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Re: Moose: apply Role at Runtime (build vs. default)

by tobyink (Abbot)
on Apr 02, 2013 at 16:13 UTC ( #1026729=note: print w/replies, xml ) Need Help??


in reply to Moose: apply Role at Runtime (build vs. default) [solved]

Works for me!

use v5.14; use strict; use warnings; package MyObject { use Moose; } package MyRole { use Moose::Role; has myattr => ( is => 'ro', lazy => 1, builder => '_build_myattr', ); sub _build_myattr { "value"; } } my $obj = "MyObject"->new; Moose::Util::apply_all_roles($obj, "MyRole"); say $obj->myattr;

Also, whenever you call a builder method from a coderef, make sure you call it as a method so that subclassing works.

# Not this... default => \&_build_myattr, # This! default => sub { shift->_build_myattr(@_) },
package Cow { use Moo; has name => (is => 'lazy', default => sub { 'Mooington' }) } say Cow->new->name

Replies are listed 'Best First'.
Re^2: Moose: apply Role at Runtime (build vs. default)
by Brutha (Friar) on Apr 04, 2013 at 14:16 UTC

    First, thank you for your answer. Guess what, it works for me as well :(

    The reason for my late answer is, that my problem is a bit more complex. I have a base class and create on the fly a Role and then a Class from that Role and the baseclass. Later I apply that role with the default/builder problem. Putting that together in my sample code works as well with builders.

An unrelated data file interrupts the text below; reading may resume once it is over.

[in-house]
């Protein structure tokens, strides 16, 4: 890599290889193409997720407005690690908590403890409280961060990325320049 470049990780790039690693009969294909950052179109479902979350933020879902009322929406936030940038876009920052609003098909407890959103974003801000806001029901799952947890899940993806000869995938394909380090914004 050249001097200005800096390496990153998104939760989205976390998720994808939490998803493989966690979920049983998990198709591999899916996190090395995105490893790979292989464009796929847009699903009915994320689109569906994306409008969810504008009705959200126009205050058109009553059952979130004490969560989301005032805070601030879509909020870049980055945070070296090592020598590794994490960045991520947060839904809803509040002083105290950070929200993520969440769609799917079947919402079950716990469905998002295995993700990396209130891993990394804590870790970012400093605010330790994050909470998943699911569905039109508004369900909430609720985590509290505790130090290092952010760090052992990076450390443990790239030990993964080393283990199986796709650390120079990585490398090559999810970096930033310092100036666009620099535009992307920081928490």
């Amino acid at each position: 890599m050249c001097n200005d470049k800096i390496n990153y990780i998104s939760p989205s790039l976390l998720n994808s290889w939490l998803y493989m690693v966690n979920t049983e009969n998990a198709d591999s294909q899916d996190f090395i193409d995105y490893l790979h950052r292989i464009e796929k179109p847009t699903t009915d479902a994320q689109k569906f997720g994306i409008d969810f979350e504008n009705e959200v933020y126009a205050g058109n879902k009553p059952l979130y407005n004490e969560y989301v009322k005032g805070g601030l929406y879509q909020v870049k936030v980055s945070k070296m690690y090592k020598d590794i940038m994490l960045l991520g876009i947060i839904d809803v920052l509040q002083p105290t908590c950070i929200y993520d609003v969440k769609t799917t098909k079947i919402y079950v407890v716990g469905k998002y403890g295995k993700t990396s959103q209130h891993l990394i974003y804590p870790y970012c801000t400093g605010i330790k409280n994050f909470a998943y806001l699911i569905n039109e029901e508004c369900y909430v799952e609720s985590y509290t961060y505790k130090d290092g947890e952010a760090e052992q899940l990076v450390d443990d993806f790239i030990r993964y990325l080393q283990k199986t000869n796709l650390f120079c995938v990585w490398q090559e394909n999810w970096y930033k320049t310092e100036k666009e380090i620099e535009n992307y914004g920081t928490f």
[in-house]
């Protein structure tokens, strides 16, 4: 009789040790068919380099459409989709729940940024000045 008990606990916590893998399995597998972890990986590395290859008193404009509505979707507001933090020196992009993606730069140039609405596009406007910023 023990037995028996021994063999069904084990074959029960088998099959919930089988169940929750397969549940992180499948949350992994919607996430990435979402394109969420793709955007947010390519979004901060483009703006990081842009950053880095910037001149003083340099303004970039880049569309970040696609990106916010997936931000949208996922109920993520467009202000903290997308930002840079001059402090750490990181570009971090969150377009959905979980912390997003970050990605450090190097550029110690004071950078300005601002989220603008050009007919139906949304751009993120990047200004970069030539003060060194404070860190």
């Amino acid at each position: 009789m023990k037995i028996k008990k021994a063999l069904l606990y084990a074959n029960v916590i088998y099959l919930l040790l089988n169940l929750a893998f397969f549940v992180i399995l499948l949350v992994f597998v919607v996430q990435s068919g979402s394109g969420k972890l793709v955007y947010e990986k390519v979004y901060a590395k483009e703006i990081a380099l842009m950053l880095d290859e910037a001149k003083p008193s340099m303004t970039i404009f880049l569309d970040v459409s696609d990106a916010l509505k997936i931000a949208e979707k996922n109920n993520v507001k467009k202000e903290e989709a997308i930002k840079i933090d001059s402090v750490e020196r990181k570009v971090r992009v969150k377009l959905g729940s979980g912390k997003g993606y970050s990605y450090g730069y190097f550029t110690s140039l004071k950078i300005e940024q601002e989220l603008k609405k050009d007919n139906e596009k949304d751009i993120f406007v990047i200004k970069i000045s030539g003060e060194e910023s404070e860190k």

Now I try to figure out where the difference is between my real code and the sample, as the real code still does give that error. (Not) Using MooseX::Declare does not make a difference.

    And it came to pass that in time the Great God Om spake unto Brutha, the Chosen One: "Psst!"
    (Terry Pratchett, Small Gods)

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[tye]: that is what getlogin() certainly *used* to do. I don't believe that is what it certainly should do.
[davido]: /var/run/utmp is 664 i think.
[tye]: Note that my "man getlogin" says that it uses stdin when it should use /dev/tty (calling a glibc bug). But that does not appear to be the case when I test it. But maybe Perl's getlogin() is not using glibc's getlogin().
[oiskuu]: well, run a strace and see what the getlogin does for you.... As I said. SELinux probably has those security labels. But not regular linux.
[tye]: for example, read https://unix. stackexchange.com/ questions/146138/ loginuid-should-be -allowed-to-change -or-not-mutable-or -not
[tye]: I'm not using SELinux and it certainly appears to disagree with you. shrug
[tye]: Since you brought up /proc, oiskuu, I didn't see you respond to my suggestion of 'loginuid'. Does your /proc not have such?

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